When the building was completed, the Union held an opening ceremony. It was a ticketed event with limited capacity and began at 1300hrs in the Writing Room,17B] Bevir 1911. A] Bevir 1911 which, presumably at this point, was still in, what is today, the Members’ Bar (see fig 7). At 1315hrs Lord George Curzon would open the New Wing and members would sit down to eat in the New Library,18A] Bevir 1911 note that, to protect the books, eating is not permitted in this room today.

Fig 8. The newly-built extension. Morrah 1923: p.310.
Fig 9. 2024 Macmillan Room. Photo taken by Library.

Apart from the New Library, later to become the Goodman Library,19B] Oxford Union c1910 the 1911 extension contained the new Writing Room (later to become the Macmillan Room),20Oxford Union 1938: 6, C] Oxford Union c1910 and a ‘dwelling-house’ – now called the Steward’s House (see fig 8).21Morrah 1923: 297 All this new space meant, therefore, that the Library Committee could spend the vast sum of £8 a week on new books (this equates to about £800 a week).22Oxford Union 1938 The New Library was intended to house the Union’s collection of committee minute books and Hansard’s Parliamentary Debates.23Murphy, Shuman 1953: 51 The minute books were later removed from the Goodman and kept in the Stacks (in the cellar), partly because the Unions’ collection had reached about 45,000 volumes and partly because of an incident reported in The Isis Magazine:24Oxford Union 1938

“very few members can have realised exactly what was happening when an uncouth horde of self-conscious and self-appointed Fascists, trooped into the House and laid siege to the Secretary”25Murphy, Shuman 1953: 51

Meaning they tore out pages of the minute book during a debate.26Isis 1933: 7

By 1914, as the First World War began, the Union had paid off £7,500 (over £700,000 in today’s money) of debt created by the building of the extension but a further £5,000 (almost £500,000) remained unpaid at an interest rate of £200 (£20,000) per annum.27Oxford Union 1914 Presumably the Union had paid off it’s debt by 1922 because the Standing Committee began campaigning to build a dining room.

This came to no avail as the plan was overbudget, membership was declining, the Union was spending their allowance on fireproofing the new Debating Hall, and the value of property was falling.28Wells J, Carlyle A.J, Carson R.M 1922 The creation of dining facilities, however, being a subject of importance to members of the Oxford Union, was still being discussed at great length in 1934,29Karaka, D. F 1934 in fact the Union retains a letter written by the Union’s President at the time, K. R. F. Steele-Maitland, which reads:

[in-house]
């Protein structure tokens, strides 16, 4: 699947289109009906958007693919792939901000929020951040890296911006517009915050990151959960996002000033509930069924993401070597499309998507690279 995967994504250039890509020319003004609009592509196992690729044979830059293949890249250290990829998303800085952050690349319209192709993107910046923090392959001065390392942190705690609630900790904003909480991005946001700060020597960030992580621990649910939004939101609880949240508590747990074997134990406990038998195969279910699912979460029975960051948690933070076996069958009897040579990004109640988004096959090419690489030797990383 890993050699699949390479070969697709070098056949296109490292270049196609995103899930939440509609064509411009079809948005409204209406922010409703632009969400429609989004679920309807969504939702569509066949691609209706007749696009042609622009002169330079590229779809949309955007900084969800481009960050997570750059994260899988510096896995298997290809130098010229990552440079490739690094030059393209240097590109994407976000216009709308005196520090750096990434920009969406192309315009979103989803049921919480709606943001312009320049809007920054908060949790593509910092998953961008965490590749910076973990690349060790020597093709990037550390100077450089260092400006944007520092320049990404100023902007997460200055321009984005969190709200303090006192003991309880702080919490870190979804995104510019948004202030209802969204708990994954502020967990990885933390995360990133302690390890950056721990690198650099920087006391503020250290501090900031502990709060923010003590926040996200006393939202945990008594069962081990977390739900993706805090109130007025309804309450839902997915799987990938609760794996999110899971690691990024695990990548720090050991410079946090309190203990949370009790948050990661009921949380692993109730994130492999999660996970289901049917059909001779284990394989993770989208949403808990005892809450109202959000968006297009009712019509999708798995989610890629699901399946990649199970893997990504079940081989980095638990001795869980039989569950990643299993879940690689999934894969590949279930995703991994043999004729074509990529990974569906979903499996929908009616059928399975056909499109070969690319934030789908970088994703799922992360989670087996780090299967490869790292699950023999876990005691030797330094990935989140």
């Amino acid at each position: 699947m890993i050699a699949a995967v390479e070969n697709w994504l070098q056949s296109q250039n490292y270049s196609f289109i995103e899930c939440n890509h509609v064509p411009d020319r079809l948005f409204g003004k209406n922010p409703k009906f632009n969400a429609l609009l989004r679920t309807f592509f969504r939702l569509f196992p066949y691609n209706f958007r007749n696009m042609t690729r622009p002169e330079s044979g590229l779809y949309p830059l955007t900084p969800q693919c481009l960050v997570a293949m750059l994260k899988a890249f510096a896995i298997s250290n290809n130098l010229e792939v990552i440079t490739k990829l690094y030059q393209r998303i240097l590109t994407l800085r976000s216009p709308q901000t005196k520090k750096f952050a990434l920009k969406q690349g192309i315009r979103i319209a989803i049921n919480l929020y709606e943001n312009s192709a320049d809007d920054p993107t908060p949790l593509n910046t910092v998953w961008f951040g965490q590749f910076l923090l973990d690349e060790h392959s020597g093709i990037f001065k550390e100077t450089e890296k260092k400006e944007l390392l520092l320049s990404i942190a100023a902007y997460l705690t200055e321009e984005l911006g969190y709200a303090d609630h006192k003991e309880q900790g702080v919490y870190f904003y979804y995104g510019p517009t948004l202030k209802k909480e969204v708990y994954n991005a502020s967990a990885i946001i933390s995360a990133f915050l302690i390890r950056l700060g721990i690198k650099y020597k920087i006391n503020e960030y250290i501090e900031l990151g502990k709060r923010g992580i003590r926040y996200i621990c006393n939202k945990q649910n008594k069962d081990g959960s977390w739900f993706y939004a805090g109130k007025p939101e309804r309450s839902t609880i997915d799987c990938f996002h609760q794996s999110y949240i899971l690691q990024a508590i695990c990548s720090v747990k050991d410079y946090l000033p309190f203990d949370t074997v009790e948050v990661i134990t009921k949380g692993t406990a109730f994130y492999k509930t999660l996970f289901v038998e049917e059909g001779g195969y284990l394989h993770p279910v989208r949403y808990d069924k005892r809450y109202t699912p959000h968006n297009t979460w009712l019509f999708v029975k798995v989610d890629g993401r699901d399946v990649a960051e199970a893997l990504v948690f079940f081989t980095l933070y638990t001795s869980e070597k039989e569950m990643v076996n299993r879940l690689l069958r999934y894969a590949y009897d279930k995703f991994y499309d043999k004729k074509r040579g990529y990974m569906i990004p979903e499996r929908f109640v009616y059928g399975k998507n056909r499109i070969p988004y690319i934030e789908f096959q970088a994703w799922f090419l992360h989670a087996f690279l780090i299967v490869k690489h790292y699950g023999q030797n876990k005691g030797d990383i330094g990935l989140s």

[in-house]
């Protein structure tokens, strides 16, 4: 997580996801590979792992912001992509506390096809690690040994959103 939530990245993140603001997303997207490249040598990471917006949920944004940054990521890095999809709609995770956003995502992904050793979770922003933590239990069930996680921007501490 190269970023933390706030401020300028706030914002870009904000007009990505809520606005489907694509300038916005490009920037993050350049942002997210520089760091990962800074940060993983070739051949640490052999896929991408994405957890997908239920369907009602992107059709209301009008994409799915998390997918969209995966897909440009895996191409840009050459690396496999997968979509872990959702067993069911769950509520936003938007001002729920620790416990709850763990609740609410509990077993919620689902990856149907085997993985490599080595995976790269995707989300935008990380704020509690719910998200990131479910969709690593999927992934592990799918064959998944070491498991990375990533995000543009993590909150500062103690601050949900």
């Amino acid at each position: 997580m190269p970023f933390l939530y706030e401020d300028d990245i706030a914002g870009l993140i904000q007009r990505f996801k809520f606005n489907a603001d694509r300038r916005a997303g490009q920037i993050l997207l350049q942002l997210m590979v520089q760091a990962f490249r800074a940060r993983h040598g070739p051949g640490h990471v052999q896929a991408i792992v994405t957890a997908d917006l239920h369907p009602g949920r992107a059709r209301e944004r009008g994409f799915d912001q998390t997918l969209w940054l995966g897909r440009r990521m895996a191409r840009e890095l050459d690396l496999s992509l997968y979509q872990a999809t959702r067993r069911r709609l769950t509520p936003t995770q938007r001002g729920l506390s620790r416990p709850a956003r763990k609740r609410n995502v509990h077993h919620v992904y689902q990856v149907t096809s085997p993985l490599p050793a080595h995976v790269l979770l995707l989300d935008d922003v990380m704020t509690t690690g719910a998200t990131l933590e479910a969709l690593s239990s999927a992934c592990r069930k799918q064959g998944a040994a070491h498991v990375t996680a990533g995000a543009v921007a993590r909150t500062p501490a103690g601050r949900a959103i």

“Dear Sir,

may I remind you that the Society has for some time been negotiating the building of a Dining Room, which, when it is completed, will be an enormous asset to its members and to the Society itself.

All arrangements have been made for carrying out the scheme, but they cannot, for financial reasons, be put into effect unless there is a substantial increase in membership. (…)”30Steele-Maitland 1934

Eventually, however, the members of the Oxford Union got their dining room when the later 1911 extension’s Writing Room was converted. Exactly when this happened is unclear. This room, however, now called the Macmillan Room (which can be seen in fig 9) still serves as the Oxford Union’s dining room for special events.

Today the Goodman Library, Macmillan Room and Steward’s house are integral parts of the Oxford Union Society, and as a result, it is hard to imagine the Union without them: The Goodman (as seen in figs 10 and 11), has a vast collection of journals on politics, psychology, history, etc.; The Macmillan Room serves as extra study space, a dining room, and as a meeting room for various Union activities; whilst the Steward’s House, lesser visited by members, is home to the Bursar’s office, the maintenance department and the Archives.

Fig 10. 2024 Goodman Library Exterior. Photo taken by Library.
Fig 11. 2024 Goodman Library Interior. Photo taken by Library.